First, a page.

Billionaire Protector

By: Nikki Chase

I give the man a smile, then pick up the plate and take it with me as I walk away. It's time to disappear into the kitchen and hopefully never see him again.



Do you know what hunger feels like?

Not the kind of hunger where you’ve already wolfed down a Big Mac and a large fries but you still have room for another one.

Not the kind of hunger where you’ve had a salad because you’re on a diet but you really crave some deep-fried junk.

Not even the kind of hunger where you didn’t have time to get lunch, so now your stomach rumbles loudly in the middle of a meeting, while you count the minutes until you can leave the office.

I’m talking about real hunger.

Like when I had to spend recess at the library so the other kids wouldn’t notice me not eating.

Or like when I had to eat the Halloween candy bars one bite at a time so they’d last longer.

Or like when I only had a few pieces of crackers, but I gave all of them to my little sister and went straight to sleep so I wouldn’t feel the hunger pangs.

I started working as soon as someone would hire me, for as many hours as it was legal.

By the time I was fourteen, I was already juggling school and the maximum eighteen hours per week of work. Sometimes, my boss let me work more and paid me the extra in cash.

My first job was as a waitress in a family restaurant. It was heaven. I could eat as much as I wanted during my breaks, and I could bring leftovers home for Emily, my sister. Suddenly, we didn’t have to depend on our mom to consistently put food on the table—something she was never any good at.

Then, I started working in the kitchen, learning the basics of food preparation, like peeling and cutting vegetables. I immediately fell in love.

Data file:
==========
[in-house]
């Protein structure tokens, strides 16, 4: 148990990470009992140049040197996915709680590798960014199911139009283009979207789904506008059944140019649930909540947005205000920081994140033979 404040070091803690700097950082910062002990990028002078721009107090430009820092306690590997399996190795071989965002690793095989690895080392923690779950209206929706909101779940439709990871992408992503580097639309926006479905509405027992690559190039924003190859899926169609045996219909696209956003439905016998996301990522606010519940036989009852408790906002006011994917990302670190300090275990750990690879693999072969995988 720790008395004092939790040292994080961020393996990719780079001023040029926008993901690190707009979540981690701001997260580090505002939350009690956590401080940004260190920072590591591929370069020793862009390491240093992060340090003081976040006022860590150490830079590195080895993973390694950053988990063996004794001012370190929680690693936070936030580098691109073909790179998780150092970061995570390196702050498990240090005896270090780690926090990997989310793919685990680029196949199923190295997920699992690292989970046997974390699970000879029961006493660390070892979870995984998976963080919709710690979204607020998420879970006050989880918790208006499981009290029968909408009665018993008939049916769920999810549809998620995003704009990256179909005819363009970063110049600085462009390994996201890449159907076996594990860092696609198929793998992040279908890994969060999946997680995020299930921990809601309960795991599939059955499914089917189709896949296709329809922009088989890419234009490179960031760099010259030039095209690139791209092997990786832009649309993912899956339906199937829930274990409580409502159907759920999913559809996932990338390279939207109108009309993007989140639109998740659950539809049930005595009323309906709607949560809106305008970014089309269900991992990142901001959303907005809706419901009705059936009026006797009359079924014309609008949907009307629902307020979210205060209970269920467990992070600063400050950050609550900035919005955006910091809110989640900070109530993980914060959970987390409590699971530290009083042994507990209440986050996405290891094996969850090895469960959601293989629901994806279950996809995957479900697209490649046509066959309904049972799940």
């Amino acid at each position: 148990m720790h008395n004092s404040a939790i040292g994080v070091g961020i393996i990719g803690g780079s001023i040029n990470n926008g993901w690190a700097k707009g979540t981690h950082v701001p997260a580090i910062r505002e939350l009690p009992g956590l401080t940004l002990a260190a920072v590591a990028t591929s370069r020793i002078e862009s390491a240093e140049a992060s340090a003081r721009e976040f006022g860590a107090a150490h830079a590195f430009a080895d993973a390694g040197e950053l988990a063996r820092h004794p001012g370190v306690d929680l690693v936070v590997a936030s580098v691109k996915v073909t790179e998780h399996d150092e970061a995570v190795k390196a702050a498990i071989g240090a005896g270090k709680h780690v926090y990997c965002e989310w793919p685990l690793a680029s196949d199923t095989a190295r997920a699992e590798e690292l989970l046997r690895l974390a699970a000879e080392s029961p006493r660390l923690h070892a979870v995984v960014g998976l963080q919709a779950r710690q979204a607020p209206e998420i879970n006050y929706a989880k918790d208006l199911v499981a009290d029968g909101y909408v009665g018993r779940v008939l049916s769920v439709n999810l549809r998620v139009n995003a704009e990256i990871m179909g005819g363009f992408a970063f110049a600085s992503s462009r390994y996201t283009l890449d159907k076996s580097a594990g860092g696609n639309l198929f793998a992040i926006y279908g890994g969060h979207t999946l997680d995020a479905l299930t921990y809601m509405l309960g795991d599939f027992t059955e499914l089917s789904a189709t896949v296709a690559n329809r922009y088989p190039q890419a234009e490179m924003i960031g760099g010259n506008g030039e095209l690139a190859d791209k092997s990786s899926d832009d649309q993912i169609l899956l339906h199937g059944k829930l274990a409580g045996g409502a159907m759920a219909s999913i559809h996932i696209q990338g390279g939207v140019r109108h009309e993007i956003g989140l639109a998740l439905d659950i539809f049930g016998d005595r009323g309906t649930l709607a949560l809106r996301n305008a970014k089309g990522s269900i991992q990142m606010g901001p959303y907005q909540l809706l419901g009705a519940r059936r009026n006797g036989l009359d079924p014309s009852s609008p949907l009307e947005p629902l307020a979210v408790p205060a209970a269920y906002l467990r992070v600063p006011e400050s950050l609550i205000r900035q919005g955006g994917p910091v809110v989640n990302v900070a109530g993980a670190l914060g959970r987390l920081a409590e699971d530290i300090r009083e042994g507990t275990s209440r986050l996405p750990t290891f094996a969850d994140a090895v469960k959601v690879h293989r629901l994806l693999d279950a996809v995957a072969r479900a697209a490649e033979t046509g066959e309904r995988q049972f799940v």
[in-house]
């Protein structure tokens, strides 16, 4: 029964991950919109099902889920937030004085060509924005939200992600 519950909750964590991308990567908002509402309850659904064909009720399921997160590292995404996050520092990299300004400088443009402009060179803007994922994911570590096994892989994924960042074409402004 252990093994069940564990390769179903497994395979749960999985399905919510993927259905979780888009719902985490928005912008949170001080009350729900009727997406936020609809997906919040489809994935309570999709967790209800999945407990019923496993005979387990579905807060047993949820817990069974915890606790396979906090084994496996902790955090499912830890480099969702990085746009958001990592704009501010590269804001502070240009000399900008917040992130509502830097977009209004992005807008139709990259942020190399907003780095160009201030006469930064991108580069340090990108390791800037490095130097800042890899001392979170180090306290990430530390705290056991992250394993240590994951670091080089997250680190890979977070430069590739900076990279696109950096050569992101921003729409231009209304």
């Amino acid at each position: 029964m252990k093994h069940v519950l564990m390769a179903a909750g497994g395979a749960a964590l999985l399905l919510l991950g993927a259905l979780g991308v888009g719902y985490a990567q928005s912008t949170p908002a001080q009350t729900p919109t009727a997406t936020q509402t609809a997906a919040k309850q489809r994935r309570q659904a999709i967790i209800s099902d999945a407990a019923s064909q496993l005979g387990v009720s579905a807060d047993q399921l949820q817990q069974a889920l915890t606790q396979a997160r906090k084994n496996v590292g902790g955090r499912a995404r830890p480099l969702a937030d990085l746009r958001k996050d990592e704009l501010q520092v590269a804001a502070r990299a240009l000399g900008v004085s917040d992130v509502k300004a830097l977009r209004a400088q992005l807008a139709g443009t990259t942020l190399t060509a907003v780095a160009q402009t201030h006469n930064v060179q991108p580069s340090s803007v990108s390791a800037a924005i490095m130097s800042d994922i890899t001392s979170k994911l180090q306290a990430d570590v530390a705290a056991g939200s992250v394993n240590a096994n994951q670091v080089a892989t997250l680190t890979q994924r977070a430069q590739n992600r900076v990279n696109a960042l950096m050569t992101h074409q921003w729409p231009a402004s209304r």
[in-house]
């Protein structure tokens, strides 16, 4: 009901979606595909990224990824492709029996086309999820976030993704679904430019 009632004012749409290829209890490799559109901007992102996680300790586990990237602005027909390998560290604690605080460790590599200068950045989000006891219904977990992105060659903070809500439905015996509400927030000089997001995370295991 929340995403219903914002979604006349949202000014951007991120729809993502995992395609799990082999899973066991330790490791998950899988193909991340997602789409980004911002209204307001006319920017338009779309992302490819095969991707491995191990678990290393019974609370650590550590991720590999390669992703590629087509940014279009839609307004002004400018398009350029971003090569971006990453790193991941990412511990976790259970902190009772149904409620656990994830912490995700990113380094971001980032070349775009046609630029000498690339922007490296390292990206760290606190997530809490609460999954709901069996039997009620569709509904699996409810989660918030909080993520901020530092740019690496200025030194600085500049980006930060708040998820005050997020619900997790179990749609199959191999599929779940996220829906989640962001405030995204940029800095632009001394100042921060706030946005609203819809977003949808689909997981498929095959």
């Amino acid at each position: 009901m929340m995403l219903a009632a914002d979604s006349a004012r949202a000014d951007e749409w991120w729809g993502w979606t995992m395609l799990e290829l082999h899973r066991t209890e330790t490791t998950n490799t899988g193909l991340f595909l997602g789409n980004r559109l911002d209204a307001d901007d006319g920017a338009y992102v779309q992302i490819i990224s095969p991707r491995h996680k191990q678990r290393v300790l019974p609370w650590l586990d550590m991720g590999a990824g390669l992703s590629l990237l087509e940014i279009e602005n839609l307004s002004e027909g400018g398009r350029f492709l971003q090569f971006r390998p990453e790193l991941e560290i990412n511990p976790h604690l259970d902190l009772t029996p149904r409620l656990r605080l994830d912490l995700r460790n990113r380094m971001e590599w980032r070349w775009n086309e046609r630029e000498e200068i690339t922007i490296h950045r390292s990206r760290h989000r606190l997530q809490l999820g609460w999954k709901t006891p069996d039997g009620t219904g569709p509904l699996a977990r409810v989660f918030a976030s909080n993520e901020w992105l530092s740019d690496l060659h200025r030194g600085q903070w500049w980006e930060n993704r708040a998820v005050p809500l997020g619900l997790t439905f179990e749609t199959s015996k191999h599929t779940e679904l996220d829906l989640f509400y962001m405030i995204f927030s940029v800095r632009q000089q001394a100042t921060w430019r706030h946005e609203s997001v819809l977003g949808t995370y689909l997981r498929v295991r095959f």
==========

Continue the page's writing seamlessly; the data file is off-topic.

Cooking, to me, has always been an almost spiritual thing. It’s an amazing thing, to get paid to create things that feed and nourish people.

I’ve worked as a chef for years now, and it still feels special when someone eats something I’ve prepared. It feels like I’m giving them a piece of myself.

It’s a great way to meditate, too.

I’ve had numerous struggles throughout my life, many of them of the financial kind. I was always stressed out, growing up.

But when I’m in the kitchen, it’s like I forget everything else and focus only on turning the raw ingredients in front of me into something edible—delicious, even, if I may say so myself. It’s like nothing else matters except for the present.

You can’t make good food without giving it your all. No one batch is the same, after all. It’s not just about the recipe. It’s a craft. Some even call it an art.

After high school, all my peers went off to college. I already knew where my passion lay, so it was easy to say no to tertiary education. I continued working in kitchens, learning by doing—and getting paid the whole time.

Unlike those suckers who ended up with huge debts after college, I had years of relevant work experience, savings, and a stable income by the time I reached my early twenties.

It was nice to have the resources to help Emily whenever she needed me. I could at least give her a place to stay and as much food as she wanted to eat so she never had to worry about, you know, staying alive.

She doesn’t need me much these days, though. She has her own kick-ass job, for which she moved from San Francisco to Seattle. She’s also married now, and her husband does a good job taking care of her.

It’s lonely now that I’m on my own, but I’m happy for Emily. At first, I didn’t approve of Cole, her now-husband, but I’ve grown fond of him. Whatever makes Emily happy, makes me happy.

I have to say, though, that seeing her so in love makes me a little envious. I’ve never had a man look at me the way Cole looks at her. I want someone to love and cherish, too, damn it.

Instead, all I have is one ex-boyfriend, although he’s been sending me flowers to ask for my forgiveness. I wonder if I should give him a second chance.

I mean, I’m not getting any younger here. I’m officially in my thirties already.

If this keeps up, I’ll end up dying alone in a tiny studio apartment, with random body parts having been nibbled off by my many cats before the cops could find my body. Serves me right for giving everything to my work, I guess.

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